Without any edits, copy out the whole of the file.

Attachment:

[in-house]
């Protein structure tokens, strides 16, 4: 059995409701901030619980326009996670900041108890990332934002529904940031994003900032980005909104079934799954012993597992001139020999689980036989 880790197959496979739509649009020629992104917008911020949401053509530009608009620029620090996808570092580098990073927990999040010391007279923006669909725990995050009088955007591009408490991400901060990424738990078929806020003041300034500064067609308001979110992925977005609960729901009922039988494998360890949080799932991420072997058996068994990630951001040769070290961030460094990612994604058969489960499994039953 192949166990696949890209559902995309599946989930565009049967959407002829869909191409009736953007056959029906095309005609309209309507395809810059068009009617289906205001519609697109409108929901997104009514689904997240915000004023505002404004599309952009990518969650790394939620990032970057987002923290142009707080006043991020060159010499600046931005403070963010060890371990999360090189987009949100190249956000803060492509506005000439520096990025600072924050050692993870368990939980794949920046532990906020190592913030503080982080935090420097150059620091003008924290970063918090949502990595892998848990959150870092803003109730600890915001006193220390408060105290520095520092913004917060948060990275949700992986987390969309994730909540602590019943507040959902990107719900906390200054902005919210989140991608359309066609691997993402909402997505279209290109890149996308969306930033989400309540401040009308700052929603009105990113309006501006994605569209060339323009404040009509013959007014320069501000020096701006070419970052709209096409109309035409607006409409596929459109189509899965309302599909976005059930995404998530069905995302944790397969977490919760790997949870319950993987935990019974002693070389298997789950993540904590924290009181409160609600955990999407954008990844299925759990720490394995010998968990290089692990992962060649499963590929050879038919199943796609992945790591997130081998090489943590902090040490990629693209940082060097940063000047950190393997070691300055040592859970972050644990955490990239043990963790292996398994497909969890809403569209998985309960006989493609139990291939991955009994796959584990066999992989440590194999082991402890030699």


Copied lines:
[in-house]
């Protein structure tokens, strides 16, 4: 059995409701901030619980326009996670900041108890990332934002529904940031994003900032980005909104079934799954012993597992001139020999689980036989 880790197959496979739509649009020629992104917008911020949401053509530009608009620029620090996808570092580098990073927990999040010391007279923006669909725990995050009088955007591009408490991400901060990424738990078929806020003041300034500064067609308001979110992925977005609960729901009922039988494998360890949080799932991420072997058996068994990630951001040769070290961030460094990612994604058969489960499994039953 192949166990696949890209559902995309599946989930565009049967959407002829869909191409009736953007056959029906095309005609309209309507395809810059068009009617289906205001519609697109409108929901997104009514689904997240915000004023505002404004599309952009990518969650790394939620990032970057987002923290142009707080006043991020060159010499600046931005403070963010060890371990999360090189987009949100190249956000803060492509506005000439520096990025600072924050050692993870368990939980794949920046532990906020190592913030503080982080935090420097150059620091003008924290970063918090949502990595892998848990959150870092803003109730600890915001006193220390408060105290520095520092913004917060948060990275949700992986987390969309994730909540602590019943507040959902990107719900906390200054902005919210989140991608359309066609691997993402909402997505279209290109890149996308969306930033989400309540401040009308700052929603009105990113309006501006994605569209060339323009404040009509013959007014320069501000020096701006070419970052709209096409109309035409607006409409596929459109189509899965309302599909976005059930995404998530069905995302944790397969977490919760790997949870319950993987935990019974002693070389298997789950993540904590924290009181409160609600955990999407954008990844299925759990720490394995010998968990290089692990992962060649499963590929050879038919199943796609992945790591997130081998090489943590902090040490990629693209940082060097940063000047950190393997070691300055040592859970972050644990955490990239043990963790292996398994497909969890809403569209998985309960006989493609139990291939991955009994796959584990066999992989440590194999082991402890030699």